So that if they took him for Messias, they thought he was a Messias that would mar all, and was far unlike the Messias their traditions had taught them to look for. And there∣fore be he Messias or no, they will rather kill the heir, than they themselves lose the in∣heritance, which they thought they should have done, if he should have liyed.

It were worth the labour, if that were the task that were before us, to trace these two Nations, Jew and Roman, after this fact; as I may say, by the blood, and to con∣sider, as they made themselves yoke-fellows, like Simeon and Levi, in this guilt and evil, so whether God yoked not them also together under the like curse and ven∣geance.

Yokefellows indeed are the Jew and Romanist above all the people of the World, in a deluded fancying their own bravery and privilege above all the World besides. He that comes to read the Jewish Writings, especially those that are of the nature of Sermons, will find this to be the main stuffing of them, almost in every leaf and page, How choise a people is Israel, how dearly God is in love with Israel, what a happy thing it is to be the seed of Abraham, how blessed the Nation of the Jews above all Nations, and such stuff as this all along: And is not the style of the Romanist to the very same tune? How holy the Church of Rome, how glorious the Religion of the Church of Rome, what superiority and preeminence hath the Church above all Churches; and all the men in the World are Hereticks and Apostates and Castaways, if they be not Romanists. Where∣as if both the Nations would but impartially look upon themselves, they would see that there are such brands upon them two, as are upon no Nation under Heaven, now ex∣tant; I shall but glance at these few particulars.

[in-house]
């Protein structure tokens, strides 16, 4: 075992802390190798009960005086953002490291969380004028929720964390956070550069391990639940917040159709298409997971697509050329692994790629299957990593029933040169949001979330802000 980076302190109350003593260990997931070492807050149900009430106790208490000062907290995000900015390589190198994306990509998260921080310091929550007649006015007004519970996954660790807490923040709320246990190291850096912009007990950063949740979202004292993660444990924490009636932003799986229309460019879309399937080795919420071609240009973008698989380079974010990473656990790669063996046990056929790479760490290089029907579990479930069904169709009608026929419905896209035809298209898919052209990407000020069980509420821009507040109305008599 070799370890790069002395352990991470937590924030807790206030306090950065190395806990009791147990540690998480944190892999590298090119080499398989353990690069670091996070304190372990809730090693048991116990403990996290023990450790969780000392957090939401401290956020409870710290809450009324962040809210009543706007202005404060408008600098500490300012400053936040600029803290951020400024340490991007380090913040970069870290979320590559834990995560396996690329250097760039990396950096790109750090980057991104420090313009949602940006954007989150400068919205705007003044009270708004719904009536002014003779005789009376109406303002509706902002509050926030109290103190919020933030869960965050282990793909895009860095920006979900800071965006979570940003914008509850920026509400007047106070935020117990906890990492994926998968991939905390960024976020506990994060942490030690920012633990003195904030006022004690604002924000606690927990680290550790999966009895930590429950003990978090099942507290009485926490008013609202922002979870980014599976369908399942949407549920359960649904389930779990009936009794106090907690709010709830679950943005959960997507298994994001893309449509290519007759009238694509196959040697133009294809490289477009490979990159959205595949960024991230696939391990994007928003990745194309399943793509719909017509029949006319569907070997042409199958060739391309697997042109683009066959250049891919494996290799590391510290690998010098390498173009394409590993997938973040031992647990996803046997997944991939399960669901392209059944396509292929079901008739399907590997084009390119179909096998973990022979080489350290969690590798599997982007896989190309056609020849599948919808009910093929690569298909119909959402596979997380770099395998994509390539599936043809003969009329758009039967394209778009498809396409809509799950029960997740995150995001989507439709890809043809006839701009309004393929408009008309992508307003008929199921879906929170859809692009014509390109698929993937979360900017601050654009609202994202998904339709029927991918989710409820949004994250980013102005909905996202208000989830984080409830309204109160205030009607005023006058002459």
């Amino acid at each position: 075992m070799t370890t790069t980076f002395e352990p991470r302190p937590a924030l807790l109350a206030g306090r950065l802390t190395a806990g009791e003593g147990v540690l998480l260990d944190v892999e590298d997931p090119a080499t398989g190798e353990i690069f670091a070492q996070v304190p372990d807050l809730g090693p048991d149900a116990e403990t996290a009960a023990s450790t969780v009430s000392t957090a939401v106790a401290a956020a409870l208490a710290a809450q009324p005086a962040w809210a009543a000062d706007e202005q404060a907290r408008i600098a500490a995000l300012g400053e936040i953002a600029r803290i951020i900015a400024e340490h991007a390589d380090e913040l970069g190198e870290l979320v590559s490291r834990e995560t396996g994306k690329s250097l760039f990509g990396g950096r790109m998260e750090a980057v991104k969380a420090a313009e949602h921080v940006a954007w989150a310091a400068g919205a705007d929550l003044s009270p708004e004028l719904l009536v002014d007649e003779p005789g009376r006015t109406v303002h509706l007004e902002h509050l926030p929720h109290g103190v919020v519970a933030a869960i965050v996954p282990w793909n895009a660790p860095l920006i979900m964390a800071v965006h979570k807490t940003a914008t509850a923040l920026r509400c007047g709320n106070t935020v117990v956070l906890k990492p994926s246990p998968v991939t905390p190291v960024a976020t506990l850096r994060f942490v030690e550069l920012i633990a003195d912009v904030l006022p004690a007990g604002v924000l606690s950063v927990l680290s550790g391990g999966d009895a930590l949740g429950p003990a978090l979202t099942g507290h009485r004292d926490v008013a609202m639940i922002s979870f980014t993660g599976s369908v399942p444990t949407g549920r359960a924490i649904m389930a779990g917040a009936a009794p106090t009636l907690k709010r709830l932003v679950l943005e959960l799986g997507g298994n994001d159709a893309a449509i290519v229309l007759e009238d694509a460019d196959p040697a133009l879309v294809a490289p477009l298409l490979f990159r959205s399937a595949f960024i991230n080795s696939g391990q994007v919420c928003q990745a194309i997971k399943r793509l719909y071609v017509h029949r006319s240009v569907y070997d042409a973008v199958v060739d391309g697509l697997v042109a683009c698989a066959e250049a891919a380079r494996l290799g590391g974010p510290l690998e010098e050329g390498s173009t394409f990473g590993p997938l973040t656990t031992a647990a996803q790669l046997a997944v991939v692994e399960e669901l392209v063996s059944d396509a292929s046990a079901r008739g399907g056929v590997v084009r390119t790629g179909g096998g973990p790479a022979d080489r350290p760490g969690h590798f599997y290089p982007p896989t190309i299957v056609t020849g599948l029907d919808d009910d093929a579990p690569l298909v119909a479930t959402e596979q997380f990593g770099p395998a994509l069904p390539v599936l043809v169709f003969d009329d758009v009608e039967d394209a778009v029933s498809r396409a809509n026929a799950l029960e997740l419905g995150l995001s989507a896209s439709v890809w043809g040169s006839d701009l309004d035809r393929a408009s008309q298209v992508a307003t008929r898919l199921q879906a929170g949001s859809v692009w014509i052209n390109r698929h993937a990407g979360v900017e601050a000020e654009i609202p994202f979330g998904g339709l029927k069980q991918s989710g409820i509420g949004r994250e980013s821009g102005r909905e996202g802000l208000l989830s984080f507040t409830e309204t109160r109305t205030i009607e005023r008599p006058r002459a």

I Is not the Jew Antichrist, viz. Thes. II? Examine the place seriously, and compare it with 1 Joh. II. 18. and with II. Joh. 7. and other places in the Epistles, and you may see it plain. And is not Rome Antichrist in the Revelations? Rome her self doth not deny it, if you allow her but her distinction of Heathen and Christian.